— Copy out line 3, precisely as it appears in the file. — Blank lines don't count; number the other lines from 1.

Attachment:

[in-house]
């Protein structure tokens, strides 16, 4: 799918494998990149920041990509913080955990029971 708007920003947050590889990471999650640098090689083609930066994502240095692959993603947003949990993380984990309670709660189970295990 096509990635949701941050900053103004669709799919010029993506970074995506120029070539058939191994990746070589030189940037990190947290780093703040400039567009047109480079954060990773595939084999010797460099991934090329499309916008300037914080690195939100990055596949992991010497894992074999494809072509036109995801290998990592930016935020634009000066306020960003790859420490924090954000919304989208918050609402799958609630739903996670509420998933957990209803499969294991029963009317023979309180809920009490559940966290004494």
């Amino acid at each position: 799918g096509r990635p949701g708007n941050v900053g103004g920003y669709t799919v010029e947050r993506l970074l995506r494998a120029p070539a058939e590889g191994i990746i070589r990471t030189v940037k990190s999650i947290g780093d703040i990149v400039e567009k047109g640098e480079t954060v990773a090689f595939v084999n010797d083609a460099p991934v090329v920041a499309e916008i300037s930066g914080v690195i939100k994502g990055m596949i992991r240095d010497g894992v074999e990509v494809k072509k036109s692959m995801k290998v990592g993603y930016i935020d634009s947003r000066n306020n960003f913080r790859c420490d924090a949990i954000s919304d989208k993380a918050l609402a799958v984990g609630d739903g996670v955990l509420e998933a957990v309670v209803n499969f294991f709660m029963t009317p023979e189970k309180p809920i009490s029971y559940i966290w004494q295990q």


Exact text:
């Amino acid at each position: 799918g096509r990635p949701g708007n941050v900053g103004g920003y669709t799919v010029e947050r993506l970074l995506r494998a120029p070539a058939e590889g191994i990746i070589r990471t030189v940037k990190s999650i947290g780093d703040i990149v400039e567009k047109g640098e480079t954060v990773a090689f595939v084999n010797d083609a460099p991934v090329v920041a499309e916008i300037s930066g914080v690195i939100k994502g990055m596949i992991r240095d010497g894992v074999e990509v494809k072509k036109s692959m995801k290998v990592g993603y930016i935020d634009s947003r000066n306020n960003f913080r790859c420490d924090a949990i954000s919304d989208k993380a918050l609402a799958v984990g609630d739903g996670v955990l509420e998933a957990v309670v209803n499969f294991f709660m029963t009317p023979e189970k309180p809920i009490s029971y559940i966290w004494q295990q």